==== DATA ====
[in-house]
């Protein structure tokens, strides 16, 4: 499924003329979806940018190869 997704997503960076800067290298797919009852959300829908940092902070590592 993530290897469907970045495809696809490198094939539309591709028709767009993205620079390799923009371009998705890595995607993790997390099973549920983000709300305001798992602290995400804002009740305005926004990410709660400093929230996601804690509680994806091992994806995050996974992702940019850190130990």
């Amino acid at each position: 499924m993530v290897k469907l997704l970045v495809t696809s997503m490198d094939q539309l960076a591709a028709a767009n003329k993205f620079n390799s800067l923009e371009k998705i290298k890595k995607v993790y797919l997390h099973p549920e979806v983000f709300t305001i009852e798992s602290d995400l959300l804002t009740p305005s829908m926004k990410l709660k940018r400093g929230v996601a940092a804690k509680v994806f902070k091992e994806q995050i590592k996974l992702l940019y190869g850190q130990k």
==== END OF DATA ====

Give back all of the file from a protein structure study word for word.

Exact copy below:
[in-house]
């Protein structure tokens, strides 16, 4: 499924003329979806940018190869 997704997503960076800067290298797919009852959300829908940092902070590592 993530290897469907970045495809696809490198094939539309591709028709767009993205620079390799923009371009998705890595995607993790997390099973549920983000709300305001798992602290995400804002009740305005926004990410709660400093929230996601804690509680994806091992994806995050996974992702940019850190130990």
């Amino acid at each position: 499924m993530v290897k469907l997704l970045v495809t696809s997503m490198d094939q539309l960076a591709a028709a767009n003329k993205f620079n390799s800067l923009e371009k998705i290298k890595k995607v993790y797919l997390h099973p549920e979806v983000f709300t305001i009852e798992s602290d995400l959300l804002t009740p305005s829908m926004k990410l709660k940018r400093g929230v996601a940092a804690k509680v994806f902070k091992e994806q995050i590592k996974l992702l940019y190869g850190q130990k």